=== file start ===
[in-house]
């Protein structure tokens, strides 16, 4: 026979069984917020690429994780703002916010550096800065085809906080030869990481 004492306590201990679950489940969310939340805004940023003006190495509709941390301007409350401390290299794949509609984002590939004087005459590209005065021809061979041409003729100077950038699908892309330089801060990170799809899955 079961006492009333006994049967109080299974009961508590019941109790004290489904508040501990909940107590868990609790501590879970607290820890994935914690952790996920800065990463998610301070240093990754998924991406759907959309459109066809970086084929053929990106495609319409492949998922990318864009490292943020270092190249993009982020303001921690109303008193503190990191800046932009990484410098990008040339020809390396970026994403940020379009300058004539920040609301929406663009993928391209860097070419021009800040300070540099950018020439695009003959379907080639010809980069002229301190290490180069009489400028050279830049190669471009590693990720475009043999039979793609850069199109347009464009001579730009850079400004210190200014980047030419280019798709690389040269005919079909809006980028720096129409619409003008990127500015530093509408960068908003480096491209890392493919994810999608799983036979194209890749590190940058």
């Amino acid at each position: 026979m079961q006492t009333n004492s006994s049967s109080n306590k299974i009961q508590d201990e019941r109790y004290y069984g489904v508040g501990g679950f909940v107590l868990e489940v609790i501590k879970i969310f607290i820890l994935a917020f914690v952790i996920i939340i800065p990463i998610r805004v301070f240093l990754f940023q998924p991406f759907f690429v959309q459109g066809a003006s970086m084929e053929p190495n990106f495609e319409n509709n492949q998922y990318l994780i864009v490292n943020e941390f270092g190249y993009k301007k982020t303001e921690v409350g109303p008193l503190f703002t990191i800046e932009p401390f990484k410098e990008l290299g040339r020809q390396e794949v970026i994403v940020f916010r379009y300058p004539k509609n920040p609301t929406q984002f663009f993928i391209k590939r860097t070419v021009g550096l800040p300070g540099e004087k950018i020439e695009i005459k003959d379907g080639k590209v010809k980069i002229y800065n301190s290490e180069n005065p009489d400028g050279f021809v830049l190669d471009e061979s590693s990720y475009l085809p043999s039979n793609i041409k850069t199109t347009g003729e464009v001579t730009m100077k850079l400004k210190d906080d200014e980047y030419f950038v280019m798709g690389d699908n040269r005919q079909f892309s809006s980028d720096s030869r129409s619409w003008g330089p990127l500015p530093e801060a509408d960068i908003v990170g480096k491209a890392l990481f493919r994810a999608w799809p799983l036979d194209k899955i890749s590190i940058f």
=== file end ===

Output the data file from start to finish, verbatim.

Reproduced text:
[in-house]
């Protein structure tokens, strides 16, 4: 026979069984917020690429994780703002916010550096800065085809906080030869990481 004492306590201990679950489940969310939340805004940023003006190495509709941390301007409350401390290299794949509609984002590939004087005459590209005065021809061979041409003729100077950038699908892309330089801060990170799809899955 079961006492009333006994049967109080299974009961508590019941109790004290489904508040501990909940107590868990609790501590879970607290820890994935914690952790996920800065990463998610301070240093990754998924991406759907959309459109066809970086084929053929990106495609319409492949998922990318864009490292943020270092190249993009982020303001921690109303008193503190990191800046932009990484410098990008040339020809390396970026994403940020379009300058004539920040609301929406663009993928391209860097070419021009800040300070540099950018020439695009003959379907080639010809980069002229301190290490180069009489400028050279830049190669471009590693990720475009043999039979793609850069199109347009464009001579730009850079400004210190200014980047030419280019798709690389040269005919079909809006980028720096129409619409003008990127500015530093509408960068908003480096491209890392493919994810999608799983036979194209890749590190940058």
């Amino acid at each position: 026979m079961q006492t009333n004492s006994s049967s109080n306590k299974i009961q508590d201990e019941r109790y004290y069984g489904v508040g501990g679950f909940v107590l868990e489940v609790i501590k879970i969310f607290i820890l994935a917020f914690v952790i996920i939340i800065p990463i998610r805004v301070f240093l990754f940023q998924p991406f759907f690429v959309q459109g066809a003006s970086m084929e053929p190495n990106f495609e319409n509709n492949q998922y990318l994780i864009v490292n943020e941390f270092g190249y993009k301007k982020t303001e921690v409350g109303p008193l503190f703002t990191i800046e932009p401390f990484k410098e990008l290299g040339r020809q390396e794949v970026i994403v940020f916010r379009y300058p004539k509609n920040p609301t929406q984002f663009f993928i391209k590939r860097t070419v021009g550096l800040p300070g540099e004087k950018i020439e695009i005459k003959d379907g080639k590209v010809k980069i002229y800065n301190s290490e180069n005065p009489d400028g050279f021809v830049l190669d471009e061979s590693s990720y475009l085809p043999s039979n793609i041409k850069t199109t347009g003729e464009v001579t730009m100077k850079l400004k210190d906080d200014e980047y030419f950038v280019m798709g690389d699908n040269r005919q079909f892309s809006s980028d720096s030869r129409s619409w003008g330089p990127l500015p530093e801060a509408d960068i908003v990170g480096k491209a890392l990481f493919r994810a999608w799809p799983l036979d194209k899955i890749s590190i940058f």